—Sunday, February 5, 2012—
It was Super Bowl Sunday and the New England Patriots, my hometown football team, were playing against the much hated New York Giants. Rather than watch the game, I was going out shopping, because One Hundred Dates had a wonderful way of ruining my life.
My date for the day was a dancer and we’d come to be dating in a pretty random fashion. My high school girlfriend / long-time bestie, Andrea, had posted a video of Juliana on my Facebook wall and wrote, “I think you should find this girl and marry her.” Well, Andrea might have come on a bit strong with the marriage recommendation, but a date couldn’t hurt. The video of Juliana dancing in her room was totally cool and she was cute. Plus, I’d noticed that it started with a NJ Transit bus ride, so I assumed this mystery woman might be from near NYC.
I found the dancer’s website, which had a number of other videos, and her contact information, so I sent her an email, asking if she’d like to go on a date for my project. She emailed back and, after warning me that she might be a bit awkward, agreed to partake. I was excited to be going out with someone so cool and so…unexpected.
In coordinating our date, Juliana had told me to meet her on 14th Street, outside a Red Mango froyo spot. I arrived there and saw there was a dance studio next door, so I assumed that was where she’d be coming from, since she’d also said she had to meet with a trainer beforehand. I waited on the sidewalk, trying not to look like I was anxious and also, not addicted to my phone. I think I kind of pulled it off.
To my surprise, I caught sight of Juliana as she approached me from the subway, not the dance studio. My assumption had been wrong and the nearby dance studio was just a coincidence. As it turned out, she only told me to meet her there because she was coming from Brooklyn on the L and knew that the froyo shop was near the subway stop.
After greeting her, I asked Juliana about her training session and she told me it had been cancelled. She admitted that though she could be a flake sometimes, her trainer was even worse in that regard and had simply not shown up that day. What a bummer. I asked her if she felt hungry and she says she did, so we decided to find food before beginning our shopping. There were plenty of places nearby, so we just took off walking, hoping to bump into something.
Juliana was much quieter than I would have guessed, although she had told me in her email that she tended to be very awkward when meeting new people, so that shouldn’t have surprised me. Apparently, she knew herself quite well.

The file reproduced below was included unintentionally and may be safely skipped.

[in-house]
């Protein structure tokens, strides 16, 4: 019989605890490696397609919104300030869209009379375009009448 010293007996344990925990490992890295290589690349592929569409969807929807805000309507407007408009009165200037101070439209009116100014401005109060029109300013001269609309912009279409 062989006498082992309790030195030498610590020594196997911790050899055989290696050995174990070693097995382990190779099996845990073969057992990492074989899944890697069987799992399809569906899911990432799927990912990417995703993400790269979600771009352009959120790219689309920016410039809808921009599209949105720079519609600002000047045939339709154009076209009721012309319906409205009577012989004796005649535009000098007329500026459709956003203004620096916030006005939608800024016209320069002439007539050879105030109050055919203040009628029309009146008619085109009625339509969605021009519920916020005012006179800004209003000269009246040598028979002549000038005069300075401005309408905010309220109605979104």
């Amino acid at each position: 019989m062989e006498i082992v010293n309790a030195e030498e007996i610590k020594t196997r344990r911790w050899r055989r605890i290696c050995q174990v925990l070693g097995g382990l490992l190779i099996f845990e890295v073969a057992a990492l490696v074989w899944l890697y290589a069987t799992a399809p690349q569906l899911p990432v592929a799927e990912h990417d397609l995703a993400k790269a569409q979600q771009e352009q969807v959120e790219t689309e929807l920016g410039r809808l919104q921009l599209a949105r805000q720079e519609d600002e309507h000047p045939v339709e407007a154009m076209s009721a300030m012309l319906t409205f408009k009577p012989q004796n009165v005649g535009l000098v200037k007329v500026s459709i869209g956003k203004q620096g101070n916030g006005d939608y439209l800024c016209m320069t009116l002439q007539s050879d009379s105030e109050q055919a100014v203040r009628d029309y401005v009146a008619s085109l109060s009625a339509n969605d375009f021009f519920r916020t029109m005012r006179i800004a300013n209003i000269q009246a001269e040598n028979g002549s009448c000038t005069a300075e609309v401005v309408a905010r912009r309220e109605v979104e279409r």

In her videos, she was so incredibly outgoing. In fact, one of her videos, which was really more of a film, had become quite popular on the internet and consisted of her dancing all over the city with a number of strangers. We talked about improv and dance and about how both of us often played characters. I asked her if the character from the film felt that way — like someone other than herself. She said that it did. She was not some silly dancing girl. We didn’t all end up as creative types because we had always had vibrant, outgoing personalities. We sometimes developed them from the things we did to hide away. That was common in the comedy world and sounded like it might have resonated with Juliana.
She explained to me a bit about her philosophy of dance — that it should be fun and that she spent years training to be a ballerina but ended up hated it. Ballet was too rigid. Those dancers had no life in their faces and no stories to tell. I knew very little about the world of dance, but I asked her if she’d seen Sleep No More, since that was the one thing involving dancers I had experience with. She had seen it, but didn’t like it. I was somewhat stunned. Juliana was the first person I’d met who didn’t like Sleep No More and I was even more surprised because she was a dancer. I found it very interesting. I was going to see it for a third time in about a month with Katie, my High School Friend Date.
We passed by the Limelight Shops and the music was pounding out of the doorway. It interrupted our conversation and we laughed. We also saw Grimaldi’s Pizza next door and Juliana said that she’d always wanted to try it. It was from Brooklyn, right? Or Hoboken? Well, I thought there was one in Hoboken either way (there was). We stepped inside and got a table.
I asked her if there was anything she didn’t enjoy for toppings, and she told me she really didn’t like broccoli on her pizza but they didn’t even have that option, so it was easy to avoid. We settled on a cheese and basil pizza — a safe bet all around. We also got some waters because it was important to stay hydrated whilst dating.